Brand new Sunday Politics, same old unfairness

I've watched the Scottish version of the new Sunday Politics programme a couple of times so far this year on iPlayer and noticed that the format of the Scottish version is very different from the Welsh version.

As people will know, we get an hour long programme: the first 30 minutes is from London, then there is a 20 minute slot for Wales, returning to London for the last 10 minutes. Anybody listening to what Andrew Neil says just before the first switch would think that this pattern applies "across the UK" ... but it doesn't.

Last Sunday the Scottish version was made up of the same first 30 minutes from London, but that was followed by 60 minutes of Scottish political discussion without returning to London. The programme was 90 minutes in total, and we can watch it here.


When I watched the programme that was broadcast on 15 January, the Welsh version had the usual 20 minute Welsh slot, returning to London for the last 10 minutes. The Scottish version shared the same first 30 minutes from London, but was followed by 50 minutes of Scottish political discussion without returning to London, 80 minutes in total. Looking at the programme guide, I can see that next Sunday's programme in Scotland will be 90 minutes long and that Wales will get the usual 60 minute version.


It's not the only BBC programme that does this. For some time now BBC2's Newsnight has a common first 30 minutes across the UK; but the final 20 minutes in Scotland is devoted to Scottish affairs ... or to whatever international affairs are of particular interest to the Scots.

Why should Wales be treated in a second class manner? Whatever might have happened in the past, the decision makers at BBC Cymru/Wales should surely have taken the opportunity offered by a brand new format Sunday lunchtime political programme to press for each of the devolved countries of the UK to be treated in a similar way. Perhaps they did, but were ignored.

A fresh start deserves a fresh approach. So we should now kick up a fuss and insist that the BBC doesn't treat Wales as if we were merely a region of England, but on an equal basis with Scotland. Devolved politics deserves—in fact it needs—the same exposure to public scrutiny in Wales as it is given in Scotland.

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Ambiorix said...

As anybody contacted the BBC(EBSC)on this?

Anonymous said...

A Welsh Newsnight would be cracking!

Anonymous said...

It's what you get when you start standing up for yourself - more respect.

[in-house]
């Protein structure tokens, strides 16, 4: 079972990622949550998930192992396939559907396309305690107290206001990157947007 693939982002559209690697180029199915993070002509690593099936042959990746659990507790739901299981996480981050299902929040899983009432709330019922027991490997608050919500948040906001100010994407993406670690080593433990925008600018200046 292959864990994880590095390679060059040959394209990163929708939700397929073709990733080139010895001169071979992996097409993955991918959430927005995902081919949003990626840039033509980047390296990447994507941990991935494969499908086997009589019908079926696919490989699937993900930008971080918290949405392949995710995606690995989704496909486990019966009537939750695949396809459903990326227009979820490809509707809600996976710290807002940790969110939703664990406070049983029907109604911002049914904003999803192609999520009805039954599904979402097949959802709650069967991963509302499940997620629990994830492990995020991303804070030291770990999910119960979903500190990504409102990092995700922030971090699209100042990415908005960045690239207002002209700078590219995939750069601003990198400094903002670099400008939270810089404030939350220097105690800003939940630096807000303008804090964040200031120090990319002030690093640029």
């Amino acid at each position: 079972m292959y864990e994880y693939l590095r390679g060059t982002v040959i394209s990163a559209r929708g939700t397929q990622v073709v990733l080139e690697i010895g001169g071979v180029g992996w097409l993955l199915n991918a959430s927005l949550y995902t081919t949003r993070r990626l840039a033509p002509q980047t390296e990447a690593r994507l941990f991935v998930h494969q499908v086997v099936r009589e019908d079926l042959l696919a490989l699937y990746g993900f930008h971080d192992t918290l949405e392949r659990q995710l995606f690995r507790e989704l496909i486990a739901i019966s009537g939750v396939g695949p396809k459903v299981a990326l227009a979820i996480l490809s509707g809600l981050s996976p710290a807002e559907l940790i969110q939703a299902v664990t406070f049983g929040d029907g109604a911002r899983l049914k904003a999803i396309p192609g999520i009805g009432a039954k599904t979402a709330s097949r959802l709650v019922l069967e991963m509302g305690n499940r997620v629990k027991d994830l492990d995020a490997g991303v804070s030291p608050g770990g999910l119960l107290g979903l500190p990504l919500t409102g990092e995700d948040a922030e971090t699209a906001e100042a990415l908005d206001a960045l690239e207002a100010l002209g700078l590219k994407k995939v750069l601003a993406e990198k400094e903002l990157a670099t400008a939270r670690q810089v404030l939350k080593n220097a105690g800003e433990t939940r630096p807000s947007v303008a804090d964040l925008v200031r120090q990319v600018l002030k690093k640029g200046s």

By that I don't just mean the SNP, but the people of Scotland who backed them and Alex Salmond.

The people of Wales needs a party and a leader like that to inspire them. It's time that Labour got the two fingers from Wales for its failures down the years.

Anonymous said...

You ignore the fact that BBC Scotland doesn't have a midweek politics programme similar to BBC Wales 'Dragon's eye' or its replacement. BBC Scotland choose to broadcast a politics splurge on Sunday without a weekday programme.

Anonymous said...

I think BBC Wales's politics is quite bad.
Dragon's Eye is put on a silly day and time where nobody can see it. I would scrap it (and its new show) and instead have a "Newsnight Wales" every night.

I also think that AMPM needs to be improved- it is EXTREMELY dull and I admit- I will switch to 'Daily Politics' if I have SKY.

Out of all the political programmes, in fairness I think that ITV Wales's Sharp End wins hands down. It is very informative, and it is quite entertaining (like Newsnight Eng). It's just really unfortunate that it is on Thu Night (the same night as BBCQT). Perhaps it should swop to Wednesday and at an earlier time - maybe even replace ITV News at Ten?

I won't get started with BBCQT - the programme is a joke, and what is worse- it's made by a Welsh TV company!

MH said...

I didn't realize that Scotland doesn't have a midweek politics programme, Anon 18:36. That does make a difference. But 20 mins on the Sunday Politics and 30 mins for Dragon's Eye is 50 mins in total, so Scotland's arangement still gives them ten more minutes (unless balanced by the total number of programmes over the year).